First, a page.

Obviously, these watches have a floral motif to them, but it’s not a randomly-selected pattern. The two watches are based on floriography, which is “the Victorian system for ascribing a specific meaning to different flowers. This system was used as a way for lovers to send secret messages to each other (the message was only visible to those who could interpret the code).”
How much that actually impacts what you see here, remains to be seen. What you do have, however, is a floral pattern that aligns, and then breaks apart as the hands move. In practice, that means you’ve got a constantly evolving display.
There are two watches in the collection, and each is a limited edition of 100 pieces, individually numbered and signed. Those two models are:
The shape of the arbutus flower forms the basis for this design. The Epigaea repens, or mayflower, is native to north America. It produces tiny heavily scented flowers that appear in April. In floriographic terms it carries the meaning, “you’re the only one I love.”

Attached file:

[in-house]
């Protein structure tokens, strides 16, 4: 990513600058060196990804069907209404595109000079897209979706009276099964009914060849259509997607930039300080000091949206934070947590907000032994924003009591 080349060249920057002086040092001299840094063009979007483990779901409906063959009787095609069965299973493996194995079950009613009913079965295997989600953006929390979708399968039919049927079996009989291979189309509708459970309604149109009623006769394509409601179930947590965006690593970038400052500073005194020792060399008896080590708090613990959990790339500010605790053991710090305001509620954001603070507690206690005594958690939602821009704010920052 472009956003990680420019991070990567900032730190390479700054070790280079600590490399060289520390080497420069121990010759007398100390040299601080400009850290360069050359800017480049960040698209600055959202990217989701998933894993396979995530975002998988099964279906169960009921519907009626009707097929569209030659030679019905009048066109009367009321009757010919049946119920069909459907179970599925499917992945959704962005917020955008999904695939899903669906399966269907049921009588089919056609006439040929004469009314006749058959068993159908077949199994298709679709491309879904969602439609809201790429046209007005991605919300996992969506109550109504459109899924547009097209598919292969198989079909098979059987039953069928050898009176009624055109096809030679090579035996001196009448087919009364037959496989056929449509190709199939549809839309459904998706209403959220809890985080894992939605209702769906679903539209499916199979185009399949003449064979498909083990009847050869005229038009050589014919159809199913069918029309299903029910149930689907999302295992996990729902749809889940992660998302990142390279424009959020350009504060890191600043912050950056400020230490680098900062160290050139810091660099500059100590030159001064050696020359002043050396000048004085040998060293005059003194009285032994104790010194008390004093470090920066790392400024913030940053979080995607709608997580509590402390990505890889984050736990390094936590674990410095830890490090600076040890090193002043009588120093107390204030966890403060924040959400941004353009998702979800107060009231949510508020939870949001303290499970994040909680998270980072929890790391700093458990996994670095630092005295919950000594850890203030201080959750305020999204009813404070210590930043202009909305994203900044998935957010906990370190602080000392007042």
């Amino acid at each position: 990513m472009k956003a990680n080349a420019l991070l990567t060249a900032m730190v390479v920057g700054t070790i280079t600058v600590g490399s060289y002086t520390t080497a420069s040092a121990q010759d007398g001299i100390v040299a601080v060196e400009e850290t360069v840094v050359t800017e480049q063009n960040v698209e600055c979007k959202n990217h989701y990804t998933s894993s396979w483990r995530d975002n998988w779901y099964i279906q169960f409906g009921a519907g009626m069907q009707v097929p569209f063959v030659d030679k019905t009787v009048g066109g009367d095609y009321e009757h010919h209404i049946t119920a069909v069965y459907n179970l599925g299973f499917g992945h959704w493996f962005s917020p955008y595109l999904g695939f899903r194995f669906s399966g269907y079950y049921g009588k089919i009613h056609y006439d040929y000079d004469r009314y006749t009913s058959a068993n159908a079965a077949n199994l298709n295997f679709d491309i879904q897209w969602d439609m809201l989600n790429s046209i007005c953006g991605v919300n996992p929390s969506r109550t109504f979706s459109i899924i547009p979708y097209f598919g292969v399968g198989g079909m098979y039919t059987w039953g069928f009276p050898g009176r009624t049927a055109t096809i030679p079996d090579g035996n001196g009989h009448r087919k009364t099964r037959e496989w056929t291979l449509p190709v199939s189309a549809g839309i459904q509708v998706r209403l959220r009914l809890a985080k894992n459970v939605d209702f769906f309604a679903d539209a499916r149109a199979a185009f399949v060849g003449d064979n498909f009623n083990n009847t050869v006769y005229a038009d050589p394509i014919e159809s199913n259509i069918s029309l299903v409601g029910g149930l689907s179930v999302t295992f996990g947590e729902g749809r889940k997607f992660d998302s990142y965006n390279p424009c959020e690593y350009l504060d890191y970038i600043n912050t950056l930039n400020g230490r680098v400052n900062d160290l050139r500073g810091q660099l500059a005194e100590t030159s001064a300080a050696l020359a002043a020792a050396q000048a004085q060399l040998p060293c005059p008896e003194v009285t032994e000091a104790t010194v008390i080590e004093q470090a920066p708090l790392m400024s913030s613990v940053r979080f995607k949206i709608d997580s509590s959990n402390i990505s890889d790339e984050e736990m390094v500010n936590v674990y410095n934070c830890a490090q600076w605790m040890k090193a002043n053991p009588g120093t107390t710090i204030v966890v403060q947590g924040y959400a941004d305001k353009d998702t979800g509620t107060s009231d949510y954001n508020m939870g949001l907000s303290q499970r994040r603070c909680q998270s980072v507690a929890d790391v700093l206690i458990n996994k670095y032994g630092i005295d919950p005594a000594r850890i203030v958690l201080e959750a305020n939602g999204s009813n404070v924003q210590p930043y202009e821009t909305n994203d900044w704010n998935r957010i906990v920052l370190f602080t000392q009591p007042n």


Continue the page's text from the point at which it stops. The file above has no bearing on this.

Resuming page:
In Japan the coming of the cherry blossom in spring is a much anticipated event. Hanami is the custom of gathering to view and enjoy this blossom (sakura). Sakura is associated with mono no aware ( 物の哀れ) a concept that embodies an awareness of the transience of things and a wistfulness at their passing. The cherry flower carries the meaning, “remember, life is brief.”
If these watches had static displays, I doubt they’d even show up on this blog. Here, though, I like the “animation” they’re doing. In the end, these are rather interesting takes on what could have been a boring quartz watch. They’re appropriately sized for a smaller wrist and, at under $200, they won’t break the bank.
If you want to check them out at Watchismo, click on the model names above to be taken to the appropriate product page.